What does utopia look like for mice? According to a researcher who did most of his work in the 1950s through1970s, it might include limitless food (of course!), multiple levels and secluded little rodent condos. These were all part of John Calhoun’s experiments to study the effects of population density on behavior. But what looked like rat utopias and mouse paradises at first quickly spiraled into out-of-control overcrowding, eventual population collapse and seemingly sinister behavior patterns.
The mice were not nice.
For io9, Esther Inglis-Arkell writes about Calhoun’s twenty-fifth habitat and the experiment that followed:
At the peak population, most mice spent every living second in the company of hundreds of other mice. They gathered in the main squares, waiting to be fed and occasionally attacking each other. Few females carried pregnancies to term, and the ones that did seemed to simply forget about their babies. They'd move half their litter away from danger and forget the rest. Sometimes they'd drop and abandon a baby while they were carrying it.
The few secluded spaces housed a population Calhoun called, "the beautiful ones." Generally guarded by one male, the females—and few males—inside the space didn't breed or fight or do anything but eat and groom and sleep. When the population started declining the beautiful ones were spared from violence and death, but had completely lost touch with social behaviors, including having sex or caring for their young.
Calhoun’s experiments, which started with rats an outdoor pen and moved on to mice at the National Institute of Mental Health during the early 1960s, were interpreted at the time as evidence of what could happen in an overpopulated world. The unusual behaviors he observed he dubbed "behavioral sinks."
After Calhoun wrote about his findings in a 1962 issue of Scientific American, that term caught on in popular culture, according to a paper published in the Journal of Social History. The work tapped into the era’s feeling of dread that crowded urban areas heralded the risk of moral decay — and events like the murder of Kitty Genovese (though it was misreported) only served to intensify the worry. A host of science fiction works — books like Soylent Green, comics like 2000AD — played on Calhoun’s ideas and those of his contemporaries. The work also inspired the 1971 children’s book Mrs. Frisby and the Rats of NIMH, which was also made into a 1982 film The Secret of NIMH, notes the National Institutes of Health.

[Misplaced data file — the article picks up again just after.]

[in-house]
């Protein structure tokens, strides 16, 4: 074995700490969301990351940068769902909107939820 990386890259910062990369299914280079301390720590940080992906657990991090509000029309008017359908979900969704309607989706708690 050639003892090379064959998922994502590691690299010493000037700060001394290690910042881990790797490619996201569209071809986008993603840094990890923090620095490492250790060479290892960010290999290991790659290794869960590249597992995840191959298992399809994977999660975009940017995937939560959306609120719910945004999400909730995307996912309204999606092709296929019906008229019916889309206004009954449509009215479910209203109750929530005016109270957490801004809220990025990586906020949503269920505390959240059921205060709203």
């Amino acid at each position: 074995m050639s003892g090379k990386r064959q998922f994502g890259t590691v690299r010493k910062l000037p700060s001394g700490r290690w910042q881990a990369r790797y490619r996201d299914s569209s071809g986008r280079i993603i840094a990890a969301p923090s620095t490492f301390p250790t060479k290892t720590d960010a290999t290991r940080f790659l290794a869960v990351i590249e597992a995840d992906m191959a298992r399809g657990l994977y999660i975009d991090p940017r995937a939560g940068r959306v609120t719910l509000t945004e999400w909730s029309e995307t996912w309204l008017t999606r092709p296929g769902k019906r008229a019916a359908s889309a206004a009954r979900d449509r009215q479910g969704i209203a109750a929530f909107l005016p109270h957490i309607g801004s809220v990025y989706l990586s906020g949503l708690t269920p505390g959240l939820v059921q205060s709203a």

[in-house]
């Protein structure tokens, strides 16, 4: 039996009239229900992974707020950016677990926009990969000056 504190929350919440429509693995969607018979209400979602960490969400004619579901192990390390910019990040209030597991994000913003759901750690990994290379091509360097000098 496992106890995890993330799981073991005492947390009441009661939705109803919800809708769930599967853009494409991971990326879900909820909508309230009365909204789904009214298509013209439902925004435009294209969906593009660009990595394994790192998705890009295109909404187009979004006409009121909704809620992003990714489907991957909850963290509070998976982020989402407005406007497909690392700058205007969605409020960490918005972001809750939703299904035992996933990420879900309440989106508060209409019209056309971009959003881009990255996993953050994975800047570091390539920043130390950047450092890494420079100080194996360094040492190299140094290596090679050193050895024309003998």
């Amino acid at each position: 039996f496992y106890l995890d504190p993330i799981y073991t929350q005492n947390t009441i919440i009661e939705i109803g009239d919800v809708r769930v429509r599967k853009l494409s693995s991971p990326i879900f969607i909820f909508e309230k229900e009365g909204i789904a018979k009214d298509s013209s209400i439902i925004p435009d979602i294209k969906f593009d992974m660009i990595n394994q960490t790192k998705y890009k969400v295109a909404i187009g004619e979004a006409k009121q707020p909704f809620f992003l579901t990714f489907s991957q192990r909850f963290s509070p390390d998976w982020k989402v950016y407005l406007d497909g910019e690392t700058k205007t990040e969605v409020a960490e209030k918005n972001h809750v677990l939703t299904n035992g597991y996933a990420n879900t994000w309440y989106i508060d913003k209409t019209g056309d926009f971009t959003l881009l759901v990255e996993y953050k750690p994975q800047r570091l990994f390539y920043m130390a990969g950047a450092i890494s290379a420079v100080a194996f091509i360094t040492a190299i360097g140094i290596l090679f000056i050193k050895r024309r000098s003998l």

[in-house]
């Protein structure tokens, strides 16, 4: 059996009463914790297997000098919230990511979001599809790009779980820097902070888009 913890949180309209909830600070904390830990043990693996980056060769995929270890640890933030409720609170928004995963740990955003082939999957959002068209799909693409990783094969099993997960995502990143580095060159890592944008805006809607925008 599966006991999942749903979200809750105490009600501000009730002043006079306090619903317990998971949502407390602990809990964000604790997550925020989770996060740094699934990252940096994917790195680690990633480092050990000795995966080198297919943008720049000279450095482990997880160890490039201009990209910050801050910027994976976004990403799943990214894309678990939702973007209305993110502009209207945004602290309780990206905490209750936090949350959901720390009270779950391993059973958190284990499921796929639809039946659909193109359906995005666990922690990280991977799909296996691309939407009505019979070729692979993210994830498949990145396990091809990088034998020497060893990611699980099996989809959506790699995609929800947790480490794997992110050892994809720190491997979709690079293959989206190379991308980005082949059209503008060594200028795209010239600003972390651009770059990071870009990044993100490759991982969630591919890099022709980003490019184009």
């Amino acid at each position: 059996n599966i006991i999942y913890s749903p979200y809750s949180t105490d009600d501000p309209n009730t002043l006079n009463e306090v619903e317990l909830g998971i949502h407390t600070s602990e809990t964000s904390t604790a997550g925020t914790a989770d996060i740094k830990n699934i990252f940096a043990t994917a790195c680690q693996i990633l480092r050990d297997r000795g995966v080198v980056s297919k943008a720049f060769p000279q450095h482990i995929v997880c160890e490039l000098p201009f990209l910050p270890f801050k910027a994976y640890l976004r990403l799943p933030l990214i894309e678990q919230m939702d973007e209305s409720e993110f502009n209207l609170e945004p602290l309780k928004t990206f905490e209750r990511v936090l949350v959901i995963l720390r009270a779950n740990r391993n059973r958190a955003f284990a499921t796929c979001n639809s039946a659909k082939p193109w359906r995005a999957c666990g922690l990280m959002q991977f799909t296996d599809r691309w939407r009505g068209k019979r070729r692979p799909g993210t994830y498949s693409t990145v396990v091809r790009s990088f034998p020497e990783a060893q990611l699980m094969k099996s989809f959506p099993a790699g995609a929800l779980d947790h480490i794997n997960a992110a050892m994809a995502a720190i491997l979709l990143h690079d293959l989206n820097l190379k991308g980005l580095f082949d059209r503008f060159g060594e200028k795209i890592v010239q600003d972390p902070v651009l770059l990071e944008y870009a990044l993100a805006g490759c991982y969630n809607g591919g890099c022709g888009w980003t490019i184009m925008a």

Now, interpretations of Calhoun’s work has changed. Inglis-Arkell explains that the habitats he created weren’t really overcrowded, but that isolation enabled aggressive mice to stake out territory and isolate the beautiful ones. She writes, "Instead of a population problem, one could argue that Universe 25 had a fair distribution problem."
But we can take comfort in the face that humans are not mice. The NIH Record spoke to medical historian Edmund Ramsden about Calhoun’s work:
Ultimately, “[r]ats may suffer from crowding; human beings can cope," Ramdsen says. "Calhoun’s research was seen not only as questionable, but also as dangerous.” Another researcher, Jonathan Freedman, turned to studying actual people — they were just high school and university students, but definitely human. His work suggested a different interpretation. Moral decay could arise “not from density, but from excessive social interaction,” Ramsden says. “Not all of Calhoun’s rats had gone berserk. Those who managed to control space led relatively normal lives.”
Calhoun’s work didn’t give us answers, but it is rare that any single study or series of studies can draw definite conclusions. Instead we have ideas and some strange footage of old experiments about mouse utopias: